The Intensive Learning Program has one program-level learning outcome that should be addressed by all IL courses:
Students will critically reflect on their learning in an intensive learning environment.
To participate in assessment of this learning outcome, all IL instructors needed to
- Assign a 2-3 page critical reflection essay (see below for more definition of this)
- Collect the essays from students (electronic, typed, or handwritten formats are acceptable)
- Send the essays and a copy of the prompt to the IL Director by the date that grades are due for May Term
Faculty may grade the essays for their own purposes if they choose, but are not obliged to do so. (It does help if students believe the assignment "counts.") A small group will score the essays using the Reflective Essay Rubric attached here. Faculty may wish to distribute the rubric with the writing prompt.
What do we mean by critical reflection for the purposes of this assessment?
Individual disciplines and instructors use the phrase "critical reflection" in many ways that are useful to them individually but can result in too much variety for the purposes of this assessment. So that we can interpret assessments from many disciplines and courses, we ask faculty to use the DEAL Model for Critical Reflection that was originally developed by Dr. Patti Clayton of North Carolina State University. The DEAL Model asks students to
- Describe experience objectively: What? Where? Who? When? Why?
- Examine experience per the prompt (samples below)
- Articulate Learning: What did I learn? How did I learn it? Why is it important? What will I do because of it?
The DEAL Model suggests that faculty choose a prompt that aligns specifically with the type of growth or enhancement the faculty member desired. For example,
Faculty who are interested in focusing on improving knowledge of academic concepts might use prompts like
What academic concepts from this class apply to your experience?
Did the academic concepts/class discussion match your experience? How and why?
Do you need to re-think any of the course concepts as the result of this experience?
Faculty who wish to examine personal growth might use prompts like
What personal strengths, weaknesses, skills, assumptions, etc. emerged?
What effect did this experience have on your view of others?
In what ways do you need to change in the future?
Faculty who are trying to increase students civic engagement might use prompts like
What were you trying to accomplish?
What approaches were taken and why?
What changes are needed? How could this be done in a more systematic way?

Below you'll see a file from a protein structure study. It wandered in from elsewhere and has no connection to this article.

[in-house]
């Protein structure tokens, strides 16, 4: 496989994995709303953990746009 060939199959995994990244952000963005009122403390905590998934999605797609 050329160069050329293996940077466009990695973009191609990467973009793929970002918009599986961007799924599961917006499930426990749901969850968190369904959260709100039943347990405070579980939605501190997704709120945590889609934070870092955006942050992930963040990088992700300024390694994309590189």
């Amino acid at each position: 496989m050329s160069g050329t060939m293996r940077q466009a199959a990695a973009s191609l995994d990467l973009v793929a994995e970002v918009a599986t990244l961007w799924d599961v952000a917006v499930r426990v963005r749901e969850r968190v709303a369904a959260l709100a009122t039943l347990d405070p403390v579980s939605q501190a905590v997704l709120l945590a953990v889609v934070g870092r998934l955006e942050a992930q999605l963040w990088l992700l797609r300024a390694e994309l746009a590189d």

Specific examples for some RC IL courses
Sometimes an example can help illustrate the point. Here are some critical reflection prompts that could be used for RC courses.
- Write a 2-3 page critical reflection on one of the museums we visited. First, describe the experience objectively (what, where, who, when). Next, examine connections between what you experienced at the museum and the general concepts of science in public venues that we discussed this term. Choose a couple of examples to illustrate how visiting the museum enhanced, reinforced, or contradicted these course concepts. Finally, articulate how the museum visit affected what and how you learned this term.
- Besides being fun, the cooking sessions this term illustrated important scientific concepts. Choose one of our cooking sessions that worked well for you in this respect. Describe that session and your role in it objectively (what was prepared, what you did, what others contributed, etc.). Now explore connections between the experience of cooking and the scientific concepts illustrated. Be specific. Finally articulate how the cooking experience affected your understanding of the science.
- Food is personal. What we eat says a lot about who we are. Write a 2-3 page critical reflection on how one of the shopping, cooking, or eating experiences this term changed your perception of yourself or your personal relationship with food. First, choose one specific shopping/eating/cooking activity and describe it objectively (who, what, where). Second examine relationships between this activity and your relationship to food. Finally, articulate how and why your future food choices will be affected by this experience.
- Bollywood films provide a fascinating window into Indian culture. You viewed one on campus this spring and a second yesterday in a cinema in India. Write a 2-3 page critical reflection on these experiences. Start by describing the two experiences objectively (what, where, with whom, etc.). Next, examine what you learned about Indian culture through the films. Finally, articulate how the experience of being in India while we viewed the film affected what you learned and your attitudes towards that learning.
Advice to get better reflections and better student learning
- Avoid asking students what they did or did not like. This almost always results in superficial responses.
- Avoid providing multiple questions for students to respond to. Students will respond superficially to each in turn. If you want to give students choice, ask them to choose just one of the prompts and to respond in depth.
- Ask students to provide supporting details and connections to course topics to get more depth.
- Consider asking students to choose the single (reading, event, activity, etc) from the course that most clearly illustrated "insert your course's main objective here." Students must reflect to make the choice in the first place and then use specifics to support that choice.
- The best reflections result when students have had the opportunity to practice doing reflections earlier in the course. Some of the very best we have seen were from courses where students did several reflections over the course of the term and got clear guidelines and some feedback on early efforts.